Biden administration will require more gun dealers to run background checks

Gun Rights

WASHINGTON — Thousands more firearms dealers across the United States will have to run background checks on buyers at gun shows or other places outside brick-and-mortar stores, according to a Biden administration rule that will soon go into effect.

The rule aims to close a loophole that has allowed tens of thousands of guns to be sold every year by unlicensed dealers who do not perform background checks to ensure the potential buyer is not legally prohibited from having a firearm. Gun rights groups are expected to fight it in court.

It’s the administration’s latest effort to combat gun violence. But in a contentious election year, it’s also an effort to show voters — especially younger ones for whom gun violence deeply resonates — that the White House is trying to stop the deaths.

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“This is going to keep guns out of the hands of domestic abusers and felons,” President Joe Biden said in a statement. “And my administration is going to continue to do everything we possibly can to save lives. Congress needs to finish the job and pass universal background checks legislation now.”

The rule, which was finalized this week, makes clear that anyone who sells firearms predominantly to earn a profit must be federally licensed and conduct background checks, regardless of whether they are selling on the internet, at a gun show or at a brick-and-mortar store, Attorney General Merrick Garland told reporters.

Biden has made curtailing gun violence a major part of his administration and reelection campaign, creating the White House Office of Gun Violence Prevention overseen by Vice President Kamala Harris. Biden also has urged Congress to ban so-called assault weapons — something Democrats shied from even just a few years ago.

The rule is likely to be challenged in court by gun rights activists who believe the Democratic president is unfairly targeting gun owners. The National Rifle Association said in a statement that it is “already working to use all means available to stop this unlawful rule.”

The National Shooting Sports Foundation, an industry trade group, also has warned of a court challenge if the rule was finalized as written. Lawrence Keane, the foundation’s senior vice president and general counsel, said Thursday that the organization was reviewing the regulation after contending previously that the Bureau of Alcohol, Tobacco, Firearms and Explosives was overstepping its legal authority.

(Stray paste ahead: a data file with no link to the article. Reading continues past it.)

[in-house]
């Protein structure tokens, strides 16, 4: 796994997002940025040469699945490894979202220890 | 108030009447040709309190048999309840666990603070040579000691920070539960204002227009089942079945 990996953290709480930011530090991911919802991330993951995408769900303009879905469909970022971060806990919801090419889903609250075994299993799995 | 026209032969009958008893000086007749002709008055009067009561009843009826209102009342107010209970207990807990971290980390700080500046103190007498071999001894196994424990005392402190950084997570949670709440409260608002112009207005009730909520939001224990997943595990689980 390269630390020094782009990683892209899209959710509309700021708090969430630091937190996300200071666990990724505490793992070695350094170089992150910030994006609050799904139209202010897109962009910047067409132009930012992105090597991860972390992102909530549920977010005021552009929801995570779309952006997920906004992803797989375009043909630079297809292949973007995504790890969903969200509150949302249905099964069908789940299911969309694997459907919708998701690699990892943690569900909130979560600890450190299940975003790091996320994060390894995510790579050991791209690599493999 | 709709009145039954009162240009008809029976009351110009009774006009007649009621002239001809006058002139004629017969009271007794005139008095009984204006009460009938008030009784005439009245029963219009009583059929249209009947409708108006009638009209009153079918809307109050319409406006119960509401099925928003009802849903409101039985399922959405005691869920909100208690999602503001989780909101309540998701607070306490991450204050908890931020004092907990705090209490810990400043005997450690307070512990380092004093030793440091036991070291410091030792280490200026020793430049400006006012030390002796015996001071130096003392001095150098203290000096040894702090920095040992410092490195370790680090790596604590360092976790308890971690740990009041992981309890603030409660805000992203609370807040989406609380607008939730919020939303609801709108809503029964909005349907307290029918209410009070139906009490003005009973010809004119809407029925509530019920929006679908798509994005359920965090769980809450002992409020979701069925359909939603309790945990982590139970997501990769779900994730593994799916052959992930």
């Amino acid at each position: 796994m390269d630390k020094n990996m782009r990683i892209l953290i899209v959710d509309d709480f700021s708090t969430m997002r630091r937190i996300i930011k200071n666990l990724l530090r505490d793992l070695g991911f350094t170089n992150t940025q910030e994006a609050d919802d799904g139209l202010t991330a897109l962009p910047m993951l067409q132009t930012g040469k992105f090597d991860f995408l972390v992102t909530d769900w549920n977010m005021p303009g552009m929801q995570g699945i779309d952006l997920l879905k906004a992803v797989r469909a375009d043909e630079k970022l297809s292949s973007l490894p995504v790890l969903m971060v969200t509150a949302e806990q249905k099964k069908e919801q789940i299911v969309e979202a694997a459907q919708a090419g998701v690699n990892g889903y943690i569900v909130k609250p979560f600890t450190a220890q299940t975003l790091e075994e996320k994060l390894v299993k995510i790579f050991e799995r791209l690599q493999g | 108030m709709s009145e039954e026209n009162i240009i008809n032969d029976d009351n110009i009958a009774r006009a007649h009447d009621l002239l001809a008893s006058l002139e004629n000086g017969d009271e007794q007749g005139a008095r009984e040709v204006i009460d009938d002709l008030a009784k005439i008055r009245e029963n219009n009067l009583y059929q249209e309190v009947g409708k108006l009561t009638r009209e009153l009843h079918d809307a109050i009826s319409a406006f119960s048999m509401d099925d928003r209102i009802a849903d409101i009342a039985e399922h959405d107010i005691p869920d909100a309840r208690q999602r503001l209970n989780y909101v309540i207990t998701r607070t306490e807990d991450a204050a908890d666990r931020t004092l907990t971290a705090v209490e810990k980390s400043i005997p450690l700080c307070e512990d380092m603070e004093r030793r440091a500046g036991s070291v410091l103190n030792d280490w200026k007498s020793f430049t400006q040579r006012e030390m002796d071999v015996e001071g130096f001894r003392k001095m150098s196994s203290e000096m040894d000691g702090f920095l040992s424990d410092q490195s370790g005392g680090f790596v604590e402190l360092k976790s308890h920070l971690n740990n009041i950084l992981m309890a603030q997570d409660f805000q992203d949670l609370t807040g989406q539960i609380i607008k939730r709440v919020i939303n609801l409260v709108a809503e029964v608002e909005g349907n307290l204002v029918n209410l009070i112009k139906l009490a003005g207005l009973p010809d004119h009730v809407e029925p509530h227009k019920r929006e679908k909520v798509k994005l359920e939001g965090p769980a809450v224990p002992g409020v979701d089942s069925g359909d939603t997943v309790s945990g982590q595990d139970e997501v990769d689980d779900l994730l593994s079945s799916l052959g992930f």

Biden administration officials said they are confident the rule, which drew more than 380,000 public comments, would withstand lawsuits.

The administration first proposed the rule in August, after the passage of the most sweeping gun violence bill in decades, a bipartisan compromise in response to the massacre of 19 students and two teachers at a Uvalde, Texas elementary school.

That law expanded the definition of those who are “engaged in the business” of selling firearms, and are required to become licensed by the ATF and therefore run background checks. The rule, which implements the change in the law, will take effect 30 days after it is published in the Federal Register.

There are already roughly 80,000 federally licensed firearms dealers. Administration officials believe the new rule will impact more than 20,000 dealers who have gotten away with selling firearms without a license and performing background checks at places like gun shows and over the internet by claiming they aren’t “engaged in the business” of firearm sales.

“Everybody can see that people are not following the law in significant numbers,” ATF Director Steve Dettelbach said in an interview. “And it’s just wrong for public safety, it’s wrong for fairness when all these licensed dealers are out there following the rules, for people to think that they don’t have to all play by the same set of rules.”

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